Now that Winter is here and some areas have already seen snow, let’s travel back in time by way of a trade catalog to see what people in the early 20th century might have used for a ride through the snowy countryside.
Along with time, humankind invariably changes the landscape. The geography and a series of events and errors that occurred in Halifax, Nova Scotia, on December 6th, 1917, contributed to the most catastrophic and dramatic man-made violence to a surrounding area and its inhabitants before the Atomic Age. In the annals of disasters of the 20th century, including the Great War, the explosion that occurred at the Canadian harbor was particularly horrifying and more »
Is a new kitchen gadget on your holiday wishlist? How about tools for making ice cream? Let’s look at a 1912 trade catalog illustrating some equipment for making and dispensing ice cream.
Cemeteries use a variety of styles to mark graves. The gravestones might be upright or flat. Sometimes both a headstone and footstone mark the grave or a monument might stand at the spot. If you had walked into a cemetery in the late 19th century, what would you have expected to find? Maybe you would have run into a grave guard.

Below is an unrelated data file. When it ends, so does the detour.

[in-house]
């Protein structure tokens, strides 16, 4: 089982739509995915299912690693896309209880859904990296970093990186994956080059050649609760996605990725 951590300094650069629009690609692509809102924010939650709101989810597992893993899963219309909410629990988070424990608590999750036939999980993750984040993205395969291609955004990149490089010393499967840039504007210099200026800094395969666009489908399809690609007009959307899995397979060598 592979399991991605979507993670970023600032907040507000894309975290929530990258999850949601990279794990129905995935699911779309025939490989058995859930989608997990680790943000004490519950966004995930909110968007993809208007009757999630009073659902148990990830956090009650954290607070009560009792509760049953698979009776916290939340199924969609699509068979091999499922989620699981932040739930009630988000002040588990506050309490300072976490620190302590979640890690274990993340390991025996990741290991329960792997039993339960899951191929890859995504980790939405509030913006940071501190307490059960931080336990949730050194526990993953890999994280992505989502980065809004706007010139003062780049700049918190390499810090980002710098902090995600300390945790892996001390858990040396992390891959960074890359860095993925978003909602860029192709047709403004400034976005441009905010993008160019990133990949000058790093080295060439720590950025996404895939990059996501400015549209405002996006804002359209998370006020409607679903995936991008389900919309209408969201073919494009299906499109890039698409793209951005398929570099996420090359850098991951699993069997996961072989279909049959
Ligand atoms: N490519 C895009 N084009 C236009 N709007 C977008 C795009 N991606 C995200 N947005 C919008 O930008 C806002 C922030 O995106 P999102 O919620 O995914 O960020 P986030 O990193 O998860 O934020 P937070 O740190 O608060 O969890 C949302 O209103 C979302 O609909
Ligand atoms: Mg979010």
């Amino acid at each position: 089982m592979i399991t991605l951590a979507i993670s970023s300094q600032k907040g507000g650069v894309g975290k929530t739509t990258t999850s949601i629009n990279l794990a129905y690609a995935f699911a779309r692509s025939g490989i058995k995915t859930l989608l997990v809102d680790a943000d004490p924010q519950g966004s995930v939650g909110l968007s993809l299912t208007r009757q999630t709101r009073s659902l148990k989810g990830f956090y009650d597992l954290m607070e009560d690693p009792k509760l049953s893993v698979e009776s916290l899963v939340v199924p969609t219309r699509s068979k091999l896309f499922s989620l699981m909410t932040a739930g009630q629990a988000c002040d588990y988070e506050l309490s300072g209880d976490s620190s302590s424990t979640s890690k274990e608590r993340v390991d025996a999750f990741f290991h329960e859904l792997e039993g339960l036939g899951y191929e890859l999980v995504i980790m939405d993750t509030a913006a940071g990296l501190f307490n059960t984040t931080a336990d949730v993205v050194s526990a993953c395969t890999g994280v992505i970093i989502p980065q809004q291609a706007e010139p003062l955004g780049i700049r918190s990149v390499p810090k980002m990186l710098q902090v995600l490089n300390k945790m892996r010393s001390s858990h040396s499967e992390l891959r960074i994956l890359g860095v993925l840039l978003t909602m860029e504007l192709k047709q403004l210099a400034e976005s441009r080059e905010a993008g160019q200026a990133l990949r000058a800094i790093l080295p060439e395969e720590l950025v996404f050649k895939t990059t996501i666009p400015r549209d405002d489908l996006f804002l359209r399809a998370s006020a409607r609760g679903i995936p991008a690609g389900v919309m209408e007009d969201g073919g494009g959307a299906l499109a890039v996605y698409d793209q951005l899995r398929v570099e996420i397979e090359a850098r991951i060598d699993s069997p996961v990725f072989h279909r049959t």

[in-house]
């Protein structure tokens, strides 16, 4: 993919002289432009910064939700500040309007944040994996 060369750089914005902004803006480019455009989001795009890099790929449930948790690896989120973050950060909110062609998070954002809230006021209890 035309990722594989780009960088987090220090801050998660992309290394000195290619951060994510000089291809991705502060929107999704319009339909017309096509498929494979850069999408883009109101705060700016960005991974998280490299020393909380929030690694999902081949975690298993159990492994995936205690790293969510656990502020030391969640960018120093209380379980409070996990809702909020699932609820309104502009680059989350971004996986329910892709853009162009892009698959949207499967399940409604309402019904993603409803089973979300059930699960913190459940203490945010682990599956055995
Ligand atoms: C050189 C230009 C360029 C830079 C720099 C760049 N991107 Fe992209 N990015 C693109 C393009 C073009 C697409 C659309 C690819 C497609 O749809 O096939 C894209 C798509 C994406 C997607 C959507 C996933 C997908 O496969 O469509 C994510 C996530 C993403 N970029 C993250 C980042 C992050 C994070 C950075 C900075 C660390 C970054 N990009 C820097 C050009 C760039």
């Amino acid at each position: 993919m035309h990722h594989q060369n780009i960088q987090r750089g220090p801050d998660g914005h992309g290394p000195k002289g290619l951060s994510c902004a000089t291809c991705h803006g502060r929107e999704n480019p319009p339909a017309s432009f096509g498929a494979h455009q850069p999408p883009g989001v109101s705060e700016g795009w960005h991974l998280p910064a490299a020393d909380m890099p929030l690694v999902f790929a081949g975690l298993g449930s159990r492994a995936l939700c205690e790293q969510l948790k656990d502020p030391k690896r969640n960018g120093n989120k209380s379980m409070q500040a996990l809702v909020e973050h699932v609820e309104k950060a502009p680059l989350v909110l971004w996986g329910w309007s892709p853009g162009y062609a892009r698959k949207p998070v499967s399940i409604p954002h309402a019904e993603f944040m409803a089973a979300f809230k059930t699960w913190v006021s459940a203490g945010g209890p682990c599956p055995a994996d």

It’s September and students across the country are now well-settled in their new classrooms, many filled with laptops and high tech, interactive white boards. What would you expect to find in an 1874 schoolroom? This trade catalog from that year shows typical furniture but also illustrates a few more things, like teaching aids. Though a little lower tech than today’s models, some are still quite innovative.
Imagine it is 1918 and you are resting in a comfortable chair with the phonograph playing. Perhaps this trade catalog will give us a glimpse of what that might have been like almost a century ago.
This post was written by Tracee Haupt, an intern at the National Museum of American History Library. Tracee is a graduate student in the University of Maryland’s dual-degree master’s program for History and Library Science. At six and a half feet tall and three hundred and fifty pounds, Willie Vocalite was an imposing figure. “The Man Who Isn’t a Man,” as a 1934 booklet uncovered in our Trade Literature Collection described him, more »
Support the Libraries